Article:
But nothing compares to Violetta’s dying moment. In typical dramatic fashion, she declares that her pain is gone. Then she stands on her bed, arms outstretched (like Jesus, like a butterfly with its wings open wide), and as the last fateful chords play, darkness falls, a final pane of glass closes off the front of the scene, and a huge illuminated image of a butterfly appears behind her.
Wow. Might as well have just pinned my heart to the wall too.
I expected the butterfly to reappear then, representing her soul flying free. Nope. No such luck with that, either. Once the butterfly’s dead, it’s dead.
The reason this emotional image of the shadowbox worked so well in this opera is that it pinned (pun intended again) the blame solely on society—specifically, on the men of this patriarchal society—for Violetta’s plight. It would have been easy for the audience in Verdi’s time to blame Violetta for everything, to see her tragic ending as just punishment for her sins as a “fallen woman”. But in this production’s opening scene, it was a boy who desired the butterfly, and a man who killed it. And as I showed above, Violetta never escapes from this patriarchal box that pins her as a beautiful prize, not even in her dying moments. She is continually forced to suffer, while the men remain free and unscathed.
No one ever accuses her male clients of being “fallen men”. Alfredo’s father is arguably the greatest villain in the story, yet he never receives punishment. And Alfredo? Why doesn’t he die of Violetta’s disease as well? It’s usually assumed that her illness is tuberculosis, but the opera never actually says, and besides, in Verdi’s day, tuberculosis was literary code for “STI”. Alfredo should definitely have it, but nope, he’s a man, so he’ll be fine. A little heartbroken, perhaps, but he never has to be pinned inside a box. The stylistic choice of the shadowbox image highlights the injustice of all this, so that instead of thinking these unpunished men are simply a result of bad writing, we realize the whole society is structured to allow this to happen. And that is the real tragedy.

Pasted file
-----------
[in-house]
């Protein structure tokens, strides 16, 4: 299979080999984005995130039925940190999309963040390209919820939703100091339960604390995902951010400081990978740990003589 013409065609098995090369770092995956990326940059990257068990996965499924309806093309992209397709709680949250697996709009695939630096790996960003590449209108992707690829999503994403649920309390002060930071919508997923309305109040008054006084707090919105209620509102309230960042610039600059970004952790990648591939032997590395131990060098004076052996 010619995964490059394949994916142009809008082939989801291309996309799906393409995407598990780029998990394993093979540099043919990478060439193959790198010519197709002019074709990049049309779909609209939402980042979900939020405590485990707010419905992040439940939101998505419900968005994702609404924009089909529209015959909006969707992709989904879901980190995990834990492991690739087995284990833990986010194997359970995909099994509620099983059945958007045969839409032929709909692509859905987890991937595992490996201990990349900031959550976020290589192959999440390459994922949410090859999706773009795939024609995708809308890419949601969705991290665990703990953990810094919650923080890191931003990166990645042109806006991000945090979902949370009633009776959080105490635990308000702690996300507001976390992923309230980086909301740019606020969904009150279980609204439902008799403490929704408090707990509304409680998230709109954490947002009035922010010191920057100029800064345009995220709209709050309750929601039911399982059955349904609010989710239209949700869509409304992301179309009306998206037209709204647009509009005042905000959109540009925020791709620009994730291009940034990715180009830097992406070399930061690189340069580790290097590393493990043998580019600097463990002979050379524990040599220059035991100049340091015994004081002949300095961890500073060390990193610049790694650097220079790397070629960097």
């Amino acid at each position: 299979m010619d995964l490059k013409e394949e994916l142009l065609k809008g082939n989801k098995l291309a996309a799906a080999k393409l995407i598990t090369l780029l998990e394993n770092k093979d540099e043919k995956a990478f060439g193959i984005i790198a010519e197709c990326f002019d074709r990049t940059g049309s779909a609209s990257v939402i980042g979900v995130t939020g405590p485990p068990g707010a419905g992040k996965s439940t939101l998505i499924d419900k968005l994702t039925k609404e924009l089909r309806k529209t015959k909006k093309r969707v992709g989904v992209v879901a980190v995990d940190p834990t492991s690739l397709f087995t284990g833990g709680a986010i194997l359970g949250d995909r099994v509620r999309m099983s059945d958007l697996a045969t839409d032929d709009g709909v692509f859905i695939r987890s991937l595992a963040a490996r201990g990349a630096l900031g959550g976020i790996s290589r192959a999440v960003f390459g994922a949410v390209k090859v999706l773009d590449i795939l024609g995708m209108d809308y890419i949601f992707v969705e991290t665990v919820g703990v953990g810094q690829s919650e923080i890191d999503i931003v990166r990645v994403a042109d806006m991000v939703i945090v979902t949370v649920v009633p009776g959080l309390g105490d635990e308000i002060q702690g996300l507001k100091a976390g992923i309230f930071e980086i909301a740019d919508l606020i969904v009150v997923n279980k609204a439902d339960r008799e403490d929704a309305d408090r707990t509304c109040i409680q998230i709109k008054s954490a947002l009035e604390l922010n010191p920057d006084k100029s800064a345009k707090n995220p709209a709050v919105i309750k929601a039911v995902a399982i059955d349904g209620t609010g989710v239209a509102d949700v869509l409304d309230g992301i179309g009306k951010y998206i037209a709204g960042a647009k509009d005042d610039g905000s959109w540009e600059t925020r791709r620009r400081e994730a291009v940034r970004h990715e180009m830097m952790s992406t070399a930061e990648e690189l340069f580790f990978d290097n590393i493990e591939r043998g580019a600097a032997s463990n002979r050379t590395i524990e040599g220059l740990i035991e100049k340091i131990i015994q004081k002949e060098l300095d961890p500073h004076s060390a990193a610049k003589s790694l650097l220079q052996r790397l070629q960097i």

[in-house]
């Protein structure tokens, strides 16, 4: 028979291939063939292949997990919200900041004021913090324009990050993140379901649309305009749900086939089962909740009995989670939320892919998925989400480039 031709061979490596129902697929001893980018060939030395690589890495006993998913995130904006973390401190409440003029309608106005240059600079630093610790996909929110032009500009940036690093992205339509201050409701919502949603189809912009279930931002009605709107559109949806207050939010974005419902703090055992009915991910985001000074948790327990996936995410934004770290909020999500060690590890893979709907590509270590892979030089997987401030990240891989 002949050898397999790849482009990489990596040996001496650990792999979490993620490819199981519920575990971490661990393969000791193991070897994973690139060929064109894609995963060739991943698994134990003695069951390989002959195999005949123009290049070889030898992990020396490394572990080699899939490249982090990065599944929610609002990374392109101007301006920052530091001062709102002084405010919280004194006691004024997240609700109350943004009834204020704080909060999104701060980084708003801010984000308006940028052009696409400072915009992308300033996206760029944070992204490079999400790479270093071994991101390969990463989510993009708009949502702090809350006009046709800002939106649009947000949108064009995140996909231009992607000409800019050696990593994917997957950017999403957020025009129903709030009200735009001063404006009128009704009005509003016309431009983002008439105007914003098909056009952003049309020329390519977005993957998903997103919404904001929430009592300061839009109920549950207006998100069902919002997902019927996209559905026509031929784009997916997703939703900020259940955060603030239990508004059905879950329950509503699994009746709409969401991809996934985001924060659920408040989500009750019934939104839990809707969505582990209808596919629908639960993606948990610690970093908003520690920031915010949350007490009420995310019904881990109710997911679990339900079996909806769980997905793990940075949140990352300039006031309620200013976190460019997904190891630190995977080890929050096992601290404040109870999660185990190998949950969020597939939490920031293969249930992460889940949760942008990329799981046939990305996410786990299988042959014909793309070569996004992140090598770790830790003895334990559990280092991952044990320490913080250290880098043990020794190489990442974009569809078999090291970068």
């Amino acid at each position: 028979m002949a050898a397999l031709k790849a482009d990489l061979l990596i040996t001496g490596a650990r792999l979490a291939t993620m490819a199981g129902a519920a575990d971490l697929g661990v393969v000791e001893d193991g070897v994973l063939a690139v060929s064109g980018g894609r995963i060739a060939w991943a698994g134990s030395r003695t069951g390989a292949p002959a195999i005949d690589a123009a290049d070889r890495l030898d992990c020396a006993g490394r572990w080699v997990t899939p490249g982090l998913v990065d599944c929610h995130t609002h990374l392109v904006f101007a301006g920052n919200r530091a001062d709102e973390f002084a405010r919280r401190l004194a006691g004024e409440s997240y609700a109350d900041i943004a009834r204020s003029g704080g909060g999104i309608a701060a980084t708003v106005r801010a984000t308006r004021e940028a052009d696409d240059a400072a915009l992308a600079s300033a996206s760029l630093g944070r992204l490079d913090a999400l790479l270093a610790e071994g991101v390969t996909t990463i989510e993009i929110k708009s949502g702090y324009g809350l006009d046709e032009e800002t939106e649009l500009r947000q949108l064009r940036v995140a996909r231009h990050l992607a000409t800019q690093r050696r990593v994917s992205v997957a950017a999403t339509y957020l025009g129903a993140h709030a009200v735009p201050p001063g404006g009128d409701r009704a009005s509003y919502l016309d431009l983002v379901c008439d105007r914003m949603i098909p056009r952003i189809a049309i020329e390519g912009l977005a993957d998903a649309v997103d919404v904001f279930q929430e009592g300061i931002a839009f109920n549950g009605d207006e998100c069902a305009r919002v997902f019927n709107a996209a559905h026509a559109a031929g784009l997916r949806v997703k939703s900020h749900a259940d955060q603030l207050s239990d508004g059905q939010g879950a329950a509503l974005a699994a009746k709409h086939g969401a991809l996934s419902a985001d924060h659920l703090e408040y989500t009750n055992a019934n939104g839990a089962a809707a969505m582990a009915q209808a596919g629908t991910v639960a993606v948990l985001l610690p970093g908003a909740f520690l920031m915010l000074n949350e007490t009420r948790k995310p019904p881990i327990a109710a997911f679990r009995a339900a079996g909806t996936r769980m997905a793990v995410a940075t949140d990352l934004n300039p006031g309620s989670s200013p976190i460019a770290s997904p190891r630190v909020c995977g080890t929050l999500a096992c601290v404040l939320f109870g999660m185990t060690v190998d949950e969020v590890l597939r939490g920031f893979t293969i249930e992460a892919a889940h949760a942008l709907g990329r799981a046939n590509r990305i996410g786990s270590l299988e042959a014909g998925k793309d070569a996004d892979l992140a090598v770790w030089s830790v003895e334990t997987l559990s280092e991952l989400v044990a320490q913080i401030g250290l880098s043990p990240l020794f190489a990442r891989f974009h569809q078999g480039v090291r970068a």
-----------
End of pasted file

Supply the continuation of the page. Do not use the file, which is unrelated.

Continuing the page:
If you ever go to see La Traviata, chances are it won’t have the same shadowbox imagery used in the small, university-based production I saw. But I want you to keep it in mind anyway. Keep in mind the shadowboxes that exist in our culture. What are the things in our own lives that pin people into little boxes? And what can we do to help the butterflies fly free? La Traviata was certainly a feels-fest, but it got me thinking about the pain behind social justice issues, too, and I couldn’t ask for more from a story.